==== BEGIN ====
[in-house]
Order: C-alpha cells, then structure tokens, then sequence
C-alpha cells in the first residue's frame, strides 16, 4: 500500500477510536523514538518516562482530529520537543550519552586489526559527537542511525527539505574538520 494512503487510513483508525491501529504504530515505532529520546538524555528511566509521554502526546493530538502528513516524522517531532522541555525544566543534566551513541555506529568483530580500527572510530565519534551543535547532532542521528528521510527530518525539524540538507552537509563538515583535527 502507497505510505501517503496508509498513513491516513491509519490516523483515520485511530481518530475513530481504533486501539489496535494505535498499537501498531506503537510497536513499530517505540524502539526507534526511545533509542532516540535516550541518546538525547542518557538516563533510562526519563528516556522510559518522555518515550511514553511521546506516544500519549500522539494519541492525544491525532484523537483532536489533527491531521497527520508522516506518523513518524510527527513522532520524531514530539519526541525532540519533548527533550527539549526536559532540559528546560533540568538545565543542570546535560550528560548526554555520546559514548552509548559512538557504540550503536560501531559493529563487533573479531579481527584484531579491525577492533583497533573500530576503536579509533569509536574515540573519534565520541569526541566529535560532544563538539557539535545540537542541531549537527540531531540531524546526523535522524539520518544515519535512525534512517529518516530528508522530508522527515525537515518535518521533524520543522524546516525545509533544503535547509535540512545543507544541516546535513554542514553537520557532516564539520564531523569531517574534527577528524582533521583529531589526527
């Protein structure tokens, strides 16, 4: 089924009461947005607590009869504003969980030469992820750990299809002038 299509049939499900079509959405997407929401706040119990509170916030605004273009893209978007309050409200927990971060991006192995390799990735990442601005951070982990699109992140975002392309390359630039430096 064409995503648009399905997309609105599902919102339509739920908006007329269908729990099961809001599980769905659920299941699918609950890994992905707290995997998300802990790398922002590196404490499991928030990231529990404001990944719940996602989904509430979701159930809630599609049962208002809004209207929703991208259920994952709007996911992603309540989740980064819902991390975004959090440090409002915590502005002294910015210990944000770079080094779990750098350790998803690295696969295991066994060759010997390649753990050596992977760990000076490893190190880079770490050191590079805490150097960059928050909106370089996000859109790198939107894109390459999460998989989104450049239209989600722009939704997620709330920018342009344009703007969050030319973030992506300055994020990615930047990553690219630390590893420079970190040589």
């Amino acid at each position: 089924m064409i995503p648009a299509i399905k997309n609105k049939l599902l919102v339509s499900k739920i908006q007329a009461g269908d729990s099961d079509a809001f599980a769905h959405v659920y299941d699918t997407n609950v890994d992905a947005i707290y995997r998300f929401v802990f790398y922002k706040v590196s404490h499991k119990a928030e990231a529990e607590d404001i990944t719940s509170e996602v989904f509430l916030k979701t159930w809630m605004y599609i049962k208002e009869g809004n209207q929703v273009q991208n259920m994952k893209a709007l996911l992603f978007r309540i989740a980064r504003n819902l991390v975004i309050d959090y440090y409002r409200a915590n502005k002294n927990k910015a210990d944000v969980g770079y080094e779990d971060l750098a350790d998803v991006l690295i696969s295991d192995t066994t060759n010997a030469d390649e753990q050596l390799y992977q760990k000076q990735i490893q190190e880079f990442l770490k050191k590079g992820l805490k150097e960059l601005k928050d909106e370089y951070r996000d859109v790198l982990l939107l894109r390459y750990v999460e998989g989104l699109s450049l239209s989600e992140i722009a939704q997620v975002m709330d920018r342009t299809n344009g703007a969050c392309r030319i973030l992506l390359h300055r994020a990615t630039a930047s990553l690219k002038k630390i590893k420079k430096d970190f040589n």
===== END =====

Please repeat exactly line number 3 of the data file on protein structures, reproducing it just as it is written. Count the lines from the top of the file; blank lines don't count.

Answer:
C-alpha cells in the first residue's frame, strides 16, 4: 500500500477510536523514538518516562482530529520537543550519552586489526559527537542511525527539505574538520 494512503487510513483508525491501529504504530515505532529520546538524555528511566509521554502526546493530538502528513516524522517531532522541555525544566543534566551513541555506529568483530580500527572510530565519534551543535547532532542521528528521510527530518525539524540538507552537509563538515583535527 502507497505510505501517503496508509498513513491516513491509519490516523483515520485511530481518530475513530481504533486501539489496535494505535498499537501498531506503537510497536513499530517505540524502539526507534526511545533509542532516540535516550541518546538525547542518557538516563533510562526519563528516556522510559518522555518515550511514553511521546506516544500519549500522539494519541492525544491525532484523537483532536489533527491531521497527520508522516506518523513518524510527527513522532520524531514530539519526541525532540519533548527533550527539549526536559532540559528546560533540568538545565543542570546535560550528560548526554555520546559514548552509548559512538557504540550503536560501531559493529563487533573479531579481527584484531579491525577492533583497533573500530576503536579509533569509536574515540573519534565520541569526541566529535560532544563538539557539535545540537542541531549537527540531531540531524546526523535522524539520518544515519535512525534512517529518516530528508522530508522527515525537515518535518521533524520543522524546516525545509533544503535547509535540512545543507544541516546535513554542514553537520557532516564539520564531523569531517574534527577528524582533521583529531589526527